Houser believes this goal can be achieved in the next decade.
The American Heart Association, AstraZeneca and Verily are together investing $75 million in a new research initiative based on the precision medicine approach. The project, called One Brave Idea, aims to prevent and reverse coronary heart disease by uncovering new genetic and molecular factors that put individuals at risk.
"We're trying to understand the fundamental underpinnings of coronary heart disease," said Dr. Robert Harrington, a member of the American Heart Association board of directors who is overseeing the One Brave Idea initiative. "Why does it develop in some people and not others? Why does it progress in some people and not others?"
The association hopes this research helps to meet its goals of increasing cardiovascular health by 20 percent, while reducing cardiovascular mortality by 20 percent by 2020.
In line with its 2020 goal, the American Heart Association for the first time defined "ideal cardiovascular health" — the absence of disease and the presence of seven key health factors and behaviors, including blood pressure, physical activity, cholesterol, healthy diet, healthy weight, smoking status and blood glucose.
Houser described the goal as very ambitious and said he is not sure the American Heart Association can reach it by 2020. Standing in the way is the greatest obstacle to decreasing the heart disease mortality rate, which is also the oldest: lifestyle choices.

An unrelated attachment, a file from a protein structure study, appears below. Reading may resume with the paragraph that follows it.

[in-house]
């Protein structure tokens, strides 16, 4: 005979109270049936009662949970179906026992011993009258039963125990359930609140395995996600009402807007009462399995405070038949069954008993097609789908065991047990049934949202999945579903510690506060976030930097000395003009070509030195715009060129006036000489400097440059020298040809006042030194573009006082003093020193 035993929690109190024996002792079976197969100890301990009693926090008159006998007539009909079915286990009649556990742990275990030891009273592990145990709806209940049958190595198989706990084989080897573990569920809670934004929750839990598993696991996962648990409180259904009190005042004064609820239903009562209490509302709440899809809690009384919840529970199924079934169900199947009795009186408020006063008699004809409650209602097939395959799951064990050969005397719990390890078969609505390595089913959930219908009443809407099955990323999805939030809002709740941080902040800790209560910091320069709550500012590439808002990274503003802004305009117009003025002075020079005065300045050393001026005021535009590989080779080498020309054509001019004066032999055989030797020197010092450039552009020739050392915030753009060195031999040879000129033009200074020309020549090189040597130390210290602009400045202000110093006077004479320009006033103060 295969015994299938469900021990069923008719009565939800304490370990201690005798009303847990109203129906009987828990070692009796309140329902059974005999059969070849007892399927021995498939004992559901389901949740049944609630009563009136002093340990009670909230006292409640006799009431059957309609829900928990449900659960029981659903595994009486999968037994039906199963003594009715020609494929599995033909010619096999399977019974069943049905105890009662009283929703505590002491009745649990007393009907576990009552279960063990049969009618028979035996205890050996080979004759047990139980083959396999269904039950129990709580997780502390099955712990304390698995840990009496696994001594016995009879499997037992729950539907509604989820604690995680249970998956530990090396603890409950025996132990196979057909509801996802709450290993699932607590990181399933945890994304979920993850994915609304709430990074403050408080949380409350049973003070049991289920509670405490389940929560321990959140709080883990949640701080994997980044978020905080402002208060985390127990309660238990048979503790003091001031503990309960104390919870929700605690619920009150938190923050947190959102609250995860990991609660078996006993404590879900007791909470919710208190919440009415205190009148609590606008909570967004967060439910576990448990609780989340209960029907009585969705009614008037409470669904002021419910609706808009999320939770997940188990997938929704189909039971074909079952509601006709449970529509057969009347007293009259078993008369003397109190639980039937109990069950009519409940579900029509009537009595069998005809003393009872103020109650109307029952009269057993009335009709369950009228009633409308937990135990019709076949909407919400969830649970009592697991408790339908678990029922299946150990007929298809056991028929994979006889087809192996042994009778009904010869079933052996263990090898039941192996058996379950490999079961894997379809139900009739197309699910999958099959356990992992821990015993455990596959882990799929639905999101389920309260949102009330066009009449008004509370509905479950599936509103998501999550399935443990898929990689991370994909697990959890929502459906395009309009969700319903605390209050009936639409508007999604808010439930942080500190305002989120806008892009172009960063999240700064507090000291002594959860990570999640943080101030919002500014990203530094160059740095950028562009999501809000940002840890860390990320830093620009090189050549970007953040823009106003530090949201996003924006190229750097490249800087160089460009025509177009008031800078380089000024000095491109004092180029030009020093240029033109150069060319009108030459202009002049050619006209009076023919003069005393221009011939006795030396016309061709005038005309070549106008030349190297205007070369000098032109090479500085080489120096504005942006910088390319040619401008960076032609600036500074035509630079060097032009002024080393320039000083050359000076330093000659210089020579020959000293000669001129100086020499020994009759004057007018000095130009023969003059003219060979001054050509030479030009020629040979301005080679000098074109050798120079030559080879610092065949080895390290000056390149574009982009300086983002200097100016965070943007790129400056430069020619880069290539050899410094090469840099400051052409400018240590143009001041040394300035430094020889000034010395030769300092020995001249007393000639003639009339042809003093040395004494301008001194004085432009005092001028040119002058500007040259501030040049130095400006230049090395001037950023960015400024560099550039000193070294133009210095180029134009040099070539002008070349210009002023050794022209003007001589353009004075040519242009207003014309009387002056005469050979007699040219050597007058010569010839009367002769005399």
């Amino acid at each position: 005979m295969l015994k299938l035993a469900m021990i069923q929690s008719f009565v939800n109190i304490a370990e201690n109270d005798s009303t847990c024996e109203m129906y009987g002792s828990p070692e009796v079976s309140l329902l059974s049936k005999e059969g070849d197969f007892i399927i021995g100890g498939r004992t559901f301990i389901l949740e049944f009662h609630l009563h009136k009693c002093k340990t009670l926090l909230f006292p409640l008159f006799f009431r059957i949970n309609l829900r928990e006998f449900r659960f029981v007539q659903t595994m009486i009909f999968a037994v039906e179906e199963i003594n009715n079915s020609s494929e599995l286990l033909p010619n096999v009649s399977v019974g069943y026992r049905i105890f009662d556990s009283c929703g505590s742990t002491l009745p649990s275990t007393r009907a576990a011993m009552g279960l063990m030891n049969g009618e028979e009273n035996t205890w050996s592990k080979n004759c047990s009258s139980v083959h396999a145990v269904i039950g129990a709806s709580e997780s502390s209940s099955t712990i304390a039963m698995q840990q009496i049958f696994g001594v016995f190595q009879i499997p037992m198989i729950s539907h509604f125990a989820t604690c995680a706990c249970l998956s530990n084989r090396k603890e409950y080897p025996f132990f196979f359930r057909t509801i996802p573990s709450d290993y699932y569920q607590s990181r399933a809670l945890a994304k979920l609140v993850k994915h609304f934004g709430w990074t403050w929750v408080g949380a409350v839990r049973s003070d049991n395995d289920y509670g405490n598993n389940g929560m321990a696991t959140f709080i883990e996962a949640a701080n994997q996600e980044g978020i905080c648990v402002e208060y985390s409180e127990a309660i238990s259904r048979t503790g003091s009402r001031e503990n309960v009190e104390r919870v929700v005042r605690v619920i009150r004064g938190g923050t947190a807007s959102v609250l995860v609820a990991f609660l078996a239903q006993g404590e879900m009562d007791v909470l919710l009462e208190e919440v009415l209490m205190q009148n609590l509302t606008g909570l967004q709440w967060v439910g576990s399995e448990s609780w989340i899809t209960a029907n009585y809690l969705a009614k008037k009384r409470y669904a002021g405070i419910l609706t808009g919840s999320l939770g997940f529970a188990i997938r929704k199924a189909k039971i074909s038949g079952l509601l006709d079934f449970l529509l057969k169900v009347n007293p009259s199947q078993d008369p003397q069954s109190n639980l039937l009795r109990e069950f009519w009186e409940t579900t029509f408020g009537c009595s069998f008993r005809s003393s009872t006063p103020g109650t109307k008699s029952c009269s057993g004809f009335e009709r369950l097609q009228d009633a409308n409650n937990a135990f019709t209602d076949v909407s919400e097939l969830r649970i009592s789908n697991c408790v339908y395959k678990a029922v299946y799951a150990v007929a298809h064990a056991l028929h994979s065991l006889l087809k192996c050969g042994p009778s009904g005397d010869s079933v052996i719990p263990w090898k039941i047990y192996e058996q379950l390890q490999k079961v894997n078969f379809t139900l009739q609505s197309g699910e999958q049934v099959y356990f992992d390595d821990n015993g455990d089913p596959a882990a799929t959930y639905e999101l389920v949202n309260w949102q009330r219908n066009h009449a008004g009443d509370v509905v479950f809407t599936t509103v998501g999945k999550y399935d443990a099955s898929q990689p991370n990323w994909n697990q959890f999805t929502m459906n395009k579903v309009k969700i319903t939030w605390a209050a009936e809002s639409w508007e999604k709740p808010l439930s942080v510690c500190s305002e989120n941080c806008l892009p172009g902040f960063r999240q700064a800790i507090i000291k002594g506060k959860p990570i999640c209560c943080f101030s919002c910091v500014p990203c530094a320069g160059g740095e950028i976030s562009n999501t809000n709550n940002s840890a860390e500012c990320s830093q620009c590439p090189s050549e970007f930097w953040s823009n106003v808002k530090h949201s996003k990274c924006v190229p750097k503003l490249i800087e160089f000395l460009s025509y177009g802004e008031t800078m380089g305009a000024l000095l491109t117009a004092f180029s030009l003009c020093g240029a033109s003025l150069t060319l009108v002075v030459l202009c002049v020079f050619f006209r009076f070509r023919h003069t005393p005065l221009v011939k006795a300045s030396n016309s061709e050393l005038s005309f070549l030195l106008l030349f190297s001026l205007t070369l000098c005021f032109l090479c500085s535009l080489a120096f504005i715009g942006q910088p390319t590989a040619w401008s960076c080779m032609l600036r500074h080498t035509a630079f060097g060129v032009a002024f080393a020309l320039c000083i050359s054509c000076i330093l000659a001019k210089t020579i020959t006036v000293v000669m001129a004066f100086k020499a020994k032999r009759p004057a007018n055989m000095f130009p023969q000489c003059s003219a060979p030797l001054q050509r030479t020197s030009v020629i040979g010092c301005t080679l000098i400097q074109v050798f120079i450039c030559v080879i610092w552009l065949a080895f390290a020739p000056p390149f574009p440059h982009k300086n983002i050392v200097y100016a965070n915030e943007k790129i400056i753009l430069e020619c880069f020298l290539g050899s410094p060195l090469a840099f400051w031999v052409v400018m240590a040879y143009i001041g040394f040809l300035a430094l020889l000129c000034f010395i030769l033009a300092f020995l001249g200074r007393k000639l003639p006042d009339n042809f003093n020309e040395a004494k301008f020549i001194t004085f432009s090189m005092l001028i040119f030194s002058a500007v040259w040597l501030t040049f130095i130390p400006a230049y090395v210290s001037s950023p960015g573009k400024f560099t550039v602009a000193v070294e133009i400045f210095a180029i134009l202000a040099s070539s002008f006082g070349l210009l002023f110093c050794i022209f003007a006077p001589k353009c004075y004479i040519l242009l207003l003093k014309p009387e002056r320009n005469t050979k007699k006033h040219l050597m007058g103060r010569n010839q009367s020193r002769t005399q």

Decades of research has shown that eating a healthy diet, exercising regularly, avoiding tobacco products and using medication to control blood pressure and cholesterol can drastically reduce the risk of heart disease. Experts are now searching for new ways to get that ages-old message to resonate with Americans in a unique and motivating way.
"In cardiovascular disease, unlike with many other diseases, we actually know what works," said Dr. Janet Wright, executive director of Million Hearts, a CDC initiative to prevent 1 million heart attacks and strokes by 2017. "The obstacle is doing what works and doing it everywhere and for everyone in a way that works for them. ... Behavior change is the Holy Grail."
Scientists need to find a new approach to halt the country's obesity epidemic and rising prevalence of diabetes, both of which are high risk factors for heart disease mortality. The National Health and Nutrition Examination Survey shows the prevalence of adult obesity shot up from about 23 percent in the period of 1988-1994 to about 35 percent in 2011-2012. More recent data for the 2011-2014 period shows a 36 percent rate. The National Health and Nutrition Examination Survey showed that the prevalence of diabetes nearly tripled from 2.5 percent in 1990 to 7.2 percent in 2013.